Following our announcement on 15 December 2008 that we would bring forward legislation early in the new year to respond quickly to any crisis or hardship situation, the deputy First Minister and I are pleased that we introduced the Financial Assistance Bill in the Assembly earlier today.
The Bill’s aim is to provide the Executive with flexibility in the allocation and distribution of resources across Departments, so that they will be able to respond quickly, effectively and decisively to deal with exceptional circumstances or to tackle poverty, social exclusion or deprivation.
We have tabled a motion for tomorrow’s plenary sitting to ask the Assembly to approve the Bill’s proceeding under the accelerated-passage procedure. Subject to the Assembly giving its approval to the use of the procedure, the Bill’s Second Stage debate will follow immediately. We expect that the Bill will pass all its Stages, with the Assembly’s approval, by the end of January 2009.
The legislation’s purpose is to assist Ministers with their departmental duties and to provide a statutory basis for taking action where none presently exists. The deputy First Minister and I have agreed that there should be a change to the ministerial code, which will ensure that all the schemes that flow from the legislation go to the Executive for approval before they can proceed.
That is almost self-explanatory in that we are the only part of the United Kingdom that has produced this scheme. Indeed, I suspect that some of the other devolved institutions will look at us with considerable envy. The scheme shows the benefit of devolution because it simply would not have been introduced under direct rule. It shows that the Executive are able to react and consider the interests of the people whom we represent. Even if the means are not immediately at our disposal, we are prepared to take the necessary steps to act on the decisions that we take.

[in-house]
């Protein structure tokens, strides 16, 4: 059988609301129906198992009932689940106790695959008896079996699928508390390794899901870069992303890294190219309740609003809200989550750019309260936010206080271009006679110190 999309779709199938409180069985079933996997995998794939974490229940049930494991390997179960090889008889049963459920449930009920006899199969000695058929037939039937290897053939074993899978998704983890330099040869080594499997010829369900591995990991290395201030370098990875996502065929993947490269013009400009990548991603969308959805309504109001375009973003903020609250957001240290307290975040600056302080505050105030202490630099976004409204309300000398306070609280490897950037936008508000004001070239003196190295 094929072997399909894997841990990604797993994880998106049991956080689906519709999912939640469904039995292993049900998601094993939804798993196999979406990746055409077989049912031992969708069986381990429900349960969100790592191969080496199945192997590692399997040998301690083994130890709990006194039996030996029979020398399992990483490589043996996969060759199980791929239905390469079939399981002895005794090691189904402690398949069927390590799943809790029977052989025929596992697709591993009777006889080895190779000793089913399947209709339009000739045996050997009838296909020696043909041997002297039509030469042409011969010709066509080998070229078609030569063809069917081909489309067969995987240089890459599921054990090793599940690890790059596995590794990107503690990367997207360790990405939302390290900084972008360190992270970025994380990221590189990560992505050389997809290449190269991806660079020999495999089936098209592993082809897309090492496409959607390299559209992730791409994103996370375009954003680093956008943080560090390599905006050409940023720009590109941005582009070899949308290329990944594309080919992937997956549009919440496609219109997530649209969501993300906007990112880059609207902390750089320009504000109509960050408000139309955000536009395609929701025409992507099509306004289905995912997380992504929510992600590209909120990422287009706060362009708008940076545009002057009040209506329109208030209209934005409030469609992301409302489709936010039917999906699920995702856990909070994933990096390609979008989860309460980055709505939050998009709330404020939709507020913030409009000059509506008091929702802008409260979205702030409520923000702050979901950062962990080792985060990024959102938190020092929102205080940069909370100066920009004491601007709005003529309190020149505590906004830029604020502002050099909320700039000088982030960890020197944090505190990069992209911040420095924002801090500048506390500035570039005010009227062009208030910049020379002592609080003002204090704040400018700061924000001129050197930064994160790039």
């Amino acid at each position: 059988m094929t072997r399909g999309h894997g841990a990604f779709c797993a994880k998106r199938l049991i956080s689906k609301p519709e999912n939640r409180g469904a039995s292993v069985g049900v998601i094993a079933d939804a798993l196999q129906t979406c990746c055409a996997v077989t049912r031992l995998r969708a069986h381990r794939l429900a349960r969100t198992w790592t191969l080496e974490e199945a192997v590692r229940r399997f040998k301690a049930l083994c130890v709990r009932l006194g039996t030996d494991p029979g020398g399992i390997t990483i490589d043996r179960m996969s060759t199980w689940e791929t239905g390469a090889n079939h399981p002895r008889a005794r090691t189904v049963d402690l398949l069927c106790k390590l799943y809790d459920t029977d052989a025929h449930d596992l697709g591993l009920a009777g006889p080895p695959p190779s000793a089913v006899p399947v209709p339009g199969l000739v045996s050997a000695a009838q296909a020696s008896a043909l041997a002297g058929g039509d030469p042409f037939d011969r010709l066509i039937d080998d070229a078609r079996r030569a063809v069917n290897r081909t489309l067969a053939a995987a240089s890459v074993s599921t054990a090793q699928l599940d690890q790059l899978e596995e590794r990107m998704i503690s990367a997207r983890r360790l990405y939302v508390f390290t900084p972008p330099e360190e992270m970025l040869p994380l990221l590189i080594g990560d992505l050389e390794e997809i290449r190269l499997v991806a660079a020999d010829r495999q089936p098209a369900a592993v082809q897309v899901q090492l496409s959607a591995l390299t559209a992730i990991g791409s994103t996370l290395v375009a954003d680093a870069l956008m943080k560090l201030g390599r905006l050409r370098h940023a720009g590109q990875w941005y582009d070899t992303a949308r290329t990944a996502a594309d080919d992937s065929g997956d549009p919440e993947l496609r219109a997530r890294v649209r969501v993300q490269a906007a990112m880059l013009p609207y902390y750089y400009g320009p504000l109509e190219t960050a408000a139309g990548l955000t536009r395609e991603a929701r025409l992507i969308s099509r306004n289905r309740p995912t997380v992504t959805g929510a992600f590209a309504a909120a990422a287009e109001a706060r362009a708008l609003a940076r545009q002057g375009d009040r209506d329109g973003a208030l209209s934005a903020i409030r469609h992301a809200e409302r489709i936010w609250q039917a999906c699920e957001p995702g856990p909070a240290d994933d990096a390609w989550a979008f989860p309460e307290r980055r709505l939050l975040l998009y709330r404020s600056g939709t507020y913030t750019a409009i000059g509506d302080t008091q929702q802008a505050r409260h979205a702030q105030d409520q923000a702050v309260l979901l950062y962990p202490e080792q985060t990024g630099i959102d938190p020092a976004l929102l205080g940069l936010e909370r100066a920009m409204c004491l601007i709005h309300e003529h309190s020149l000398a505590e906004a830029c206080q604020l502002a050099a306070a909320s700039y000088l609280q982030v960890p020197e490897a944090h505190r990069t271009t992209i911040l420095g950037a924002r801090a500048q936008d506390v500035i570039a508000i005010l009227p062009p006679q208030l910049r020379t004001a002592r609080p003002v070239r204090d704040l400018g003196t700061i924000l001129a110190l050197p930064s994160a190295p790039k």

We deliberately opted for accelerated passage as opposed to the suspension of standing orders, which we had originally considered, to allow for more debate and more Assembly involvement. It gives us an opportunity to listen to the views of the Assembly tomorrow and before the Executive meet on Thursday.
I have read the correspondence and I am aware of the points raised. There are some easy answers to the issues that the honourable lady and others have raised in respect of the legislation. However, I put it to her that it would be wrong for us to give all the answers before we meet our Executive colleagues on Thursday. We are proceeding with the legislation as provided today. We do not have a closed mind, and we are open to any sensible amendments that will improve the legislation.